Recording Malakian’s guitar tracks was relatively straight-ahead, because he doesn’t like to play through effects pedals. His signal went through a combination of Marshall and Mesa Boogie cabinets and heads. “The Mesa gave us the teeth, and the Marshall gave us the body,” Schiffman explains. “The two together made a big, full, nice sound.” He put a 57 and an 87 on each cabinet, taking care that they were phased correctly, and then ran them through a pair of black-faced 1176s. Though the actual signal path was simple, some of the parts were not: Malakian layered them extensively. “I would layer a muddy guitar over a rock guitar over a real heavy metal guitar,” he explains. “I would play the song about 50 times until we got each layer right. Then there are soft parts of the songs where I put a lot of different acoustics over each other. Every time you hear the album, you’ll hear something a little different hidden in there with the guitars. Even I hear stuff that I don’t remember doing.”

One of the major changes in System of a Down, which Rubin noticed as soon as they got into the studio, was that Tankian was singing as much as he was screaming. “On the first album, it’s mostly screaming, and on this album, there’s lots of screaming and really great world-class singing,” Rubin says. “That’s also something you don’t hear very often on a heavy record. He’s the man of a thousand voices. He can really make a lot of funny sounds. He really feels it; he’s a real emotional and passionate singer.”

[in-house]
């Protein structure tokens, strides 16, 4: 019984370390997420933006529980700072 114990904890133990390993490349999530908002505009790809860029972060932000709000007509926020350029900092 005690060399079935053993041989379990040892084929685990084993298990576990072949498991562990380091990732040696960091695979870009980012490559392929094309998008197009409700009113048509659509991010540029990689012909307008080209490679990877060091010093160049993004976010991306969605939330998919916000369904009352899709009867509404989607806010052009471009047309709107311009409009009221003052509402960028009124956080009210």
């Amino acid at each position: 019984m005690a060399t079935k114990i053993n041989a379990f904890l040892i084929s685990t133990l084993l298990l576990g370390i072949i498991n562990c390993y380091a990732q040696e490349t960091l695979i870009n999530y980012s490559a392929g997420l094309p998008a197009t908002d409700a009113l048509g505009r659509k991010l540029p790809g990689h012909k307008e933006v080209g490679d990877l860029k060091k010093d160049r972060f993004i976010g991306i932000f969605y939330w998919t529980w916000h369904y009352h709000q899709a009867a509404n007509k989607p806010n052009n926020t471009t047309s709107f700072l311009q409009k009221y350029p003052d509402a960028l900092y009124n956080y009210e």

To capture Tankian’s vocals, Schiffman used a Shure SM7 for the more aggressive tracks. “It can withstand a lot of high SPLs, and it doesn’t fold or buckle,” he says. “It’s a pretty warm mic.” For the more delicate vocals, he used an AKG C-12. Tankian also had a Chaos Pad, a device that changes the waveform of the signal going through it, to use during tracking. “We’d plug a 57 into that and he would do weird background things,” Schiffman says. “A lot of [the background noise] is his voice going through the Chaos Pad.”

Adding another interesting layer to the System sound was percussionist Arto Tuncboyaciyan. “He came in and played his body and his zipper and his pockets,” Rubin explains. “So he played a lot of the interesting additional sounds, besides the ones both Daron and Serj played. Arto took it to a new acoustic, natural level of new sounds that we haven’t heard before.” The Arto tracks were used intermittently during bridges, solos or during different musical passages, Rubin explains. “His tracks will come in and take it to a new place. I think it makes it more interesting to listen to; you’re getting pulled into hearing different stuff that you don’t normally hear. There’s also the element of surprise. You’re expecting to hear a certain thing from System of a Down, and then, all of a sudden, you hear percussion or an odd mandolin or some weird thing comes in, and it expands your vision of the band and makes it bigger than just four people rocking out. It widened the landscape of the thing.”

The Arto tracks were recorded directly into Pro Tools, as were Tankian’s vocals. “If you’re singing a lot over a long period of time, Pro Tools makes it really easy to comp between different takes and to have everything right there and not have to wait to rewind. You just get a lot done that way,” Rubin says.